Blog Post

TempDB Multiple Datafiles



Most DBAs are aware that (prior to SQL 2016) one of the most common, post installation changes that needs to be made in SQL Server is the addition of extra TempDB datafiles. What seems to be less well known is that ALL these files all need to be of equal size and need to expand in equal increments.

The addition of extra TempDB files is to alleviate contention on the PFS, GAM and SGAM pages (these are the pages that help SQL decide which pages to use to store data; meta-pages maybe?). The idea being that, basically, the extra datafiles means more PFS, GAM and SGAM pages, which means TempDB workloads have a greater number of pages they can use hence less time spent waiting for used pages to become unlatched. The reason for the EQUALLY sized datafiles is the way SQL allocates the data to each datafile. SQL will check to see if all the datafiles have the same amount of free space. If so, it will add data in a “round robin” fashion, where each datafile will take it in turn to store data. This is how the contention on the PFS, GAM and SGAM pages are reduced. If one of the TempDB files is of a greater size than the rest and has more free space, SQL will prioritise this one file over the others and use it until the free space becomes the same across all files in the filegroup.


In the following example, i've used sys.dm_io_virtual_file_stats to capture the MB written and IO count on each file in TempDB. A baseline is taken initially, then a query is executed 5 times which creates a temporary table and fills it with data and finally another snapshot of sys.dm_io_virtual_file_stats is taken and the results used to find the totals.
Before starting the TempDB workload the following query is executed 

SELECT GETDATE() as dtStart,
INTO #dm_io_virtual_file_stats_start
FROM sys.master_files mf
INNER JOIN sys.dm_io_virtual_file_stats(2,NULL) iovfs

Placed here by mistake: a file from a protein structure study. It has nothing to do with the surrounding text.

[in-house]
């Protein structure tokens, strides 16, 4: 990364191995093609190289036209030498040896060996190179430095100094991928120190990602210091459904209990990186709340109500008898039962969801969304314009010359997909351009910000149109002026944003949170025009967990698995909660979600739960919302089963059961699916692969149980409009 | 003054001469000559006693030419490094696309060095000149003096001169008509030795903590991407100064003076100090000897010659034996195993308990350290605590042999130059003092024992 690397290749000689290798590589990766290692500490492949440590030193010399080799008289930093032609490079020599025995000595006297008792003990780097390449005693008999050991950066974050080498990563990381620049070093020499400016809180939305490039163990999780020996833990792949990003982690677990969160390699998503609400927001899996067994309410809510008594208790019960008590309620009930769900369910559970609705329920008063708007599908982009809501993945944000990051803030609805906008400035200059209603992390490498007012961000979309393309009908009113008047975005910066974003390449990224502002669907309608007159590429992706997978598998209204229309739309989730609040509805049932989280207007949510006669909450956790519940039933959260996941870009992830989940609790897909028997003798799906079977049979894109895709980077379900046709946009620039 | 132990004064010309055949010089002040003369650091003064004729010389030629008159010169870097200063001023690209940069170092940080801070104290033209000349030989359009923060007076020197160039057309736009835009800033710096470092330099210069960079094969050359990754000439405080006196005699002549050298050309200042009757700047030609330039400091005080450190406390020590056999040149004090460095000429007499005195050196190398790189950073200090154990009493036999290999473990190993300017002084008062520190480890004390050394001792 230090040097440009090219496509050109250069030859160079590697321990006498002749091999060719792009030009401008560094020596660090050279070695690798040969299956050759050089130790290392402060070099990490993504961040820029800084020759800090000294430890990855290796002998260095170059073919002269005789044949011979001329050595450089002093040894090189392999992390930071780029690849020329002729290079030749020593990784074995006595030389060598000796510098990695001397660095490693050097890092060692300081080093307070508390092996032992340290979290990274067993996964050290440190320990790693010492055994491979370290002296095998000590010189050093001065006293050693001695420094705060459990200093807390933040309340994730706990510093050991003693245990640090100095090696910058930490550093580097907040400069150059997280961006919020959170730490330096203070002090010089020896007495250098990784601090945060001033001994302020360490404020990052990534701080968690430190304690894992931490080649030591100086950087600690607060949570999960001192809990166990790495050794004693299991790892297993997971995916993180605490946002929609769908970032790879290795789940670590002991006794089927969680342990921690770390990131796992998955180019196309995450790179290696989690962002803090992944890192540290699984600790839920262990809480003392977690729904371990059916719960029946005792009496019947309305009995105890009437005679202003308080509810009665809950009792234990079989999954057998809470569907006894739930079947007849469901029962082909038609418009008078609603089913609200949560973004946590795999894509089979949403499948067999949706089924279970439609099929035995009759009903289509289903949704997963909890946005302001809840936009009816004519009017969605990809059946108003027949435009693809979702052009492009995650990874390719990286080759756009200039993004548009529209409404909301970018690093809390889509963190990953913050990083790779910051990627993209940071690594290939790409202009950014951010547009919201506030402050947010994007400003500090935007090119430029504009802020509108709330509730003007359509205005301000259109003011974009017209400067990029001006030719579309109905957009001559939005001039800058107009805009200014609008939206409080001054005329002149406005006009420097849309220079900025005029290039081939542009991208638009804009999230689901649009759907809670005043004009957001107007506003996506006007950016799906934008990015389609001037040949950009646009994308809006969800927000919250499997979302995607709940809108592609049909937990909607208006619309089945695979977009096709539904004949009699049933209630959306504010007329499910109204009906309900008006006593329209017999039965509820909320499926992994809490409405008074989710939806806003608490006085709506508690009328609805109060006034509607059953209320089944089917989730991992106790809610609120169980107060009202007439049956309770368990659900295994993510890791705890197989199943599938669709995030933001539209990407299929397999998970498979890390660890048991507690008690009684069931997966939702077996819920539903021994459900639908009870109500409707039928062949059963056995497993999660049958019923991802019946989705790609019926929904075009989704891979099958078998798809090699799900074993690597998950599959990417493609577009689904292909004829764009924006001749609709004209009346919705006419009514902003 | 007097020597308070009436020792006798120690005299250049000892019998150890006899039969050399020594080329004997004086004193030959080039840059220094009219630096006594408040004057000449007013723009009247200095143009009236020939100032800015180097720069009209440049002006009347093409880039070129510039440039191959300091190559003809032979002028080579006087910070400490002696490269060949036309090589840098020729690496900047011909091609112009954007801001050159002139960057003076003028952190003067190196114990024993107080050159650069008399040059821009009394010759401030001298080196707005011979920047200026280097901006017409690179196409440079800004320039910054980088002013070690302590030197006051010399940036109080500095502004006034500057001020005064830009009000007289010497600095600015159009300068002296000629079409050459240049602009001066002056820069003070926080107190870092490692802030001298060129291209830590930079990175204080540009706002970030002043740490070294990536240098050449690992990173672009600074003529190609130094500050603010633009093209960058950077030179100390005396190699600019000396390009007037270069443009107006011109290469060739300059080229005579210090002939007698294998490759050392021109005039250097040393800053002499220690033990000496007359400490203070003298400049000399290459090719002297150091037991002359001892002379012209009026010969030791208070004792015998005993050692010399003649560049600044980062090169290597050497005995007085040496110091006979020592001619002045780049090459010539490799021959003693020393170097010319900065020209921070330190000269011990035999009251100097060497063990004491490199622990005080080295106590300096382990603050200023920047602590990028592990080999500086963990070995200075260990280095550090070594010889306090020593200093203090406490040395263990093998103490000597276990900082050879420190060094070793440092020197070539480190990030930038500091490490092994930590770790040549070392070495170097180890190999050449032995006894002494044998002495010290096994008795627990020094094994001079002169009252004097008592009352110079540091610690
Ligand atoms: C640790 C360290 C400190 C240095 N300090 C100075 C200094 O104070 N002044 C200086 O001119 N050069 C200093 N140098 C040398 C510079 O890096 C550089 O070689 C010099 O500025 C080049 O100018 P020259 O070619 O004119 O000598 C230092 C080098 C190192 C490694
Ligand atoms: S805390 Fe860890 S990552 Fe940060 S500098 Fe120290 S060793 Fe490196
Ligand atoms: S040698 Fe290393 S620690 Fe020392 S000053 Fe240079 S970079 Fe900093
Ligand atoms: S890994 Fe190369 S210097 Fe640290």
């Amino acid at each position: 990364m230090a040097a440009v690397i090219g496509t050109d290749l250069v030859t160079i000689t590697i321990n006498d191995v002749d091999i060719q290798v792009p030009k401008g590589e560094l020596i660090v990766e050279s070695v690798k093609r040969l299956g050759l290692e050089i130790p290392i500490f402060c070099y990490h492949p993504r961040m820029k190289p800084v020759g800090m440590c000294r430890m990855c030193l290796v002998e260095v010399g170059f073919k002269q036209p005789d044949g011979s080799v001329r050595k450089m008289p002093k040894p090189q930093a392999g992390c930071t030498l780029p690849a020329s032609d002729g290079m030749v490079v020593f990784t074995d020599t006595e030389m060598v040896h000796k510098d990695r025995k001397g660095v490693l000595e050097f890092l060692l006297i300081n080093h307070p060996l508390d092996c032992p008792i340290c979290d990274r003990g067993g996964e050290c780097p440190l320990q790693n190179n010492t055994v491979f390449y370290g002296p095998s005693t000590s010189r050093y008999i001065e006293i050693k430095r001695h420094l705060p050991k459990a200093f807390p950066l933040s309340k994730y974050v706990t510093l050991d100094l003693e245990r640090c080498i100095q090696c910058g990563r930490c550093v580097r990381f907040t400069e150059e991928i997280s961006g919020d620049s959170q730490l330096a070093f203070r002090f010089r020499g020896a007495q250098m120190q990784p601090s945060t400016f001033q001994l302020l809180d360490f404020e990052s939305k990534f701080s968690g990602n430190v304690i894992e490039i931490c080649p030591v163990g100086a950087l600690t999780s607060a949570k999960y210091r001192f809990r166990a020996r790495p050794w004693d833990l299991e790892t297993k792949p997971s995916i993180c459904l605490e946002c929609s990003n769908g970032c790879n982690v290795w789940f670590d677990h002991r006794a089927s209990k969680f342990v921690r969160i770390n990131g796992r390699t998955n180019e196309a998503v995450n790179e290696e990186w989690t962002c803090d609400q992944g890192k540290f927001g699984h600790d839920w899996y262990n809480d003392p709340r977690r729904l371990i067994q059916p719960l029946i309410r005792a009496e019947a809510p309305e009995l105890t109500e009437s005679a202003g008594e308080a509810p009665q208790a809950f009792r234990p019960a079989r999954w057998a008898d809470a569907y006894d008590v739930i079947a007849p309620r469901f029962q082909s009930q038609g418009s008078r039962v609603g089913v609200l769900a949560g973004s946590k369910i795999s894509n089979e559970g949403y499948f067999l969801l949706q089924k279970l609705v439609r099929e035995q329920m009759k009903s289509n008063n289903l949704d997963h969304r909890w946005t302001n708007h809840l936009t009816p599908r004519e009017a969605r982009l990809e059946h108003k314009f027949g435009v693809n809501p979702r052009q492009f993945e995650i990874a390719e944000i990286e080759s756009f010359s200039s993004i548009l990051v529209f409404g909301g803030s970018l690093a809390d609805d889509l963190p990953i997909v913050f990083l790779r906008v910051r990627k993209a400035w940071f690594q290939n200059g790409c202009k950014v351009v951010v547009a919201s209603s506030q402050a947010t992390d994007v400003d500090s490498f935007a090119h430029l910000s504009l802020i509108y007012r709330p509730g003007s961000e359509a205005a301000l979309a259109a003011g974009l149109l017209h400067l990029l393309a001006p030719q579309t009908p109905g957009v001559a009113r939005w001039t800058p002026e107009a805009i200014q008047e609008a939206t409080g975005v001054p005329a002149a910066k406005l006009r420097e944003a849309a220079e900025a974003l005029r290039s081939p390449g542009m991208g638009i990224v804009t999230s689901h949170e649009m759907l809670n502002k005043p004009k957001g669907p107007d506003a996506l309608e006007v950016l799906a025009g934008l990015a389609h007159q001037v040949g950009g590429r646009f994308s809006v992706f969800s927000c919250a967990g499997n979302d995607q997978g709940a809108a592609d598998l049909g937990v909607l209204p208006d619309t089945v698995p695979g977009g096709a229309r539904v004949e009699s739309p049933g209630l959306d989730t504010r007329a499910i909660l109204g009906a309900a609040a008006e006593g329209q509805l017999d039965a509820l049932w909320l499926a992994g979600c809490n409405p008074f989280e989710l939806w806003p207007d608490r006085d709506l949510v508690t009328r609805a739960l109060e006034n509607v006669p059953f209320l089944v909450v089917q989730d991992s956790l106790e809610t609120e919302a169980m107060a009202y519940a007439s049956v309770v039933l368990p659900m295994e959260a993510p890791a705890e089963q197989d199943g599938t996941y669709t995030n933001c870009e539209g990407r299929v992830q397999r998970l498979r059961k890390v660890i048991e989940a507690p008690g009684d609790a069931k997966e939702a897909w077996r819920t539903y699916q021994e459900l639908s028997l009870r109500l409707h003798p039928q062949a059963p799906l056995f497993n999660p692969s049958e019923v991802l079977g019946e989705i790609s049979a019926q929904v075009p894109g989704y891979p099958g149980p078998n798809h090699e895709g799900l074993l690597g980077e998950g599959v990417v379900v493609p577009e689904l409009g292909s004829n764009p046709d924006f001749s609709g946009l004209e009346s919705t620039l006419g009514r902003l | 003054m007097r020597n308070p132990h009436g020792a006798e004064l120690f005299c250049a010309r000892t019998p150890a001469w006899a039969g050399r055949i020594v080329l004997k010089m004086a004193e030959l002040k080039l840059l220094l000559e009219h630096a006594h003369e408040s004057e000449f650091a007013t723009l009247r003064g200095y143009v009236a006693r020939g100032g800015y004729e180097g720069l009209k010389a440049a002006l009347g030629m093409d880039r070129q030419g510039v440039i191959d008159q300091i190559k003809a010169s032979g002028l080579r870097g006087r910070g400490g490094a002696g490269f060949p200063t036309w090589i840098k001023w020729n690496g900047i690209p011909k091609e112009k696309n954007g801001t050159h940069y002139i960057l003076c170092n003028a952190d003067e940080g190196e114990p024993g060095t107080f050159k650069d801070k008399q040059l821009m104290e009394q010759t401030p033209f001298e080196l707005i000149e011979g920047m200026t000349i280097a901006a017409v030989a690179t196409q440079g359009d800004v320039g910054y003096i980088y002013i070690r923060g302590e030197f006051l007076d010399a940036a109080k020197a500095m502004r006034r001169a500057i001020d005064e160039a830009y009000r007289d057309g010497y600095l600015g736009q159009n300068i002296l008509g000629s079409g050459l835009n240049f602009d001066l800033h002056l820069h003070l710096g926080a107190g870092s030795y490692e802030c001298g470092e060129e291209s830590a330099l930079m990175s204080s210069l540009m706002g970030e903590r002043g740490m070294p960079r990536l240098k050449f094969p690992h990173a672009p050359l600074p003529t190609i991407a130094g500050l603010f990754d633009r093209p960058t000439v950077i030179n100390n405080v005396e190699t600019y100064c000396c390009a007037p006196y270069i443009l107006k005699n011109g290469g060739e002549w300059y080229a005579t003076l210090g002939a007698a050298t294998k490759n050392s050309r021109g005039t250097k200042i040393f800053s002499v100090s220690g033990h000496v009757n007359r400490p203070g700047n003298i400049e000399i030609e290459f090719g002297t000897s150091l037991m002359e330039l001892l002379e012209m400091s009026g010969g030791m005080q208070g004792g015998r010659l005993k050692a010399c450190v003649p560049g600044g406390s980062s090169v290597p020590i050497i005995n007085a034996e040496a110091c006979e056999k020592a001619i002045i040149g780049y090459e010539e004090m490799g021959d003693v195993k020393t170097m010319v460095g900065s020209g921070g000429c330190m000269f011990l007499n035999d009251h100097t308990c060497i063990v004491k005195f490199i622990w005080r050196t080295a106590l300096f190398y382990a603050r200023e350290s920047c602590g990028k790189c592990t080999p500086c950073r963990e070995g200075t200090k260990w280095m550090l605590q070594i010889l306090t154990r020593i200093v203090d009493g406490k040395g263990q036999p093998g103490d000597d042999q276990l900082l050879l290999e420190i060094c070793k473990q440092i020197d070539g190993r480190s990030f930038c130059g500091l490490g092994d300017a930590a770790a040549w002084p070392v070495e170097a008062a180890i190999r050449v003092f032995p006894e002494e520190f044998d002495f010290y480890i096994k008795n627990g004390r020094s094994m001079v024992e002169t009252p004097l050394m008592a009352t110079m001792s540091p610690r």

ON mf.database_id = iovfs.database_id and mf.file_id = iovfs.file_id

The following query is executed 5 times to generated a workload in TempDB

SELECT TOP(2000000 )
fn = LEFT(,  64 ),
ln = LEFT(,  64 ),em = LEFT(,  LEN) )%5+1 ) + '.'
+ LEFT(,  LEN( )%5+2 ) + '@'
+ RIGHT(, LEN( + )%12 + 1 )
+ LEFT(RTRIM( CHECKSUM( NEWID())),3 ) + '.com',
FROM sys.all_objects AS o
CROSS JOIN sys.all_columns AS c

And finally the following SQL is executed to compute the results.

DB_NAME(t1.[database_id]) [DatabaseName],t1.[name] [LogicalName],
AS [Written_MB]
AS [IO_Count]
FROM#dm_io_virtual_file_stats_start AS t1
FROM sys.master_files mf
INNER JOIN sys.dm_io_virtual_file_stats (2,NULL) iovfs
ON mf.[database_id]= iovfs.[database_id] AND mf.[file_id] = iovfs.[file_id]) t2
ONt1.[database_id]= t2.[database_id] AND t1.[file_id] = t2.[file_id]
GROUP BY DB_NAME(t1.[database_id]),t1.[name]


1 TempDB file

Using a single TempDB datafile...

the following values were observed.

2 Equal TempDB files

Using two equal TempDB files

the following values were observed. Note the almost equal Written_MB and IO_Count.

2 Unequal TempDB files

Using two unequal TempDB files

the following values were observed. Note the unequal Written_MB and IO_Count.

4 Equal sized TempDB files

Using four equally sized TempDB files

the following values were observed.

4 Unequal TempDB files

And finally, Using four unequally sized TempDB files

the following values were observed.


There are a couple of ways, when creating multiple TempDB files, to make sure they stay evenly sized. My preference is to dedicate TempDB datafiles to its own drive. Divide the drive size by the number of datafiles, create each datafile that size and dont allow them to autoextend. This can cause problems if an errent query uses all the space in TempDB, in which case the query will need to rewriten to use less TempDB space or additional space will need to be added to the drive.

A trace flag, -T1117, can be also be used. This trace flags grows all datafiles in a filegroup at the same time. Beware that this is a global trace flag and will affect all database on an instance.


Its important, when creating multiple TempDB files, that each file is of equal size. Be aware of TempDBs usage patterns and how each datafile will grow if fully used.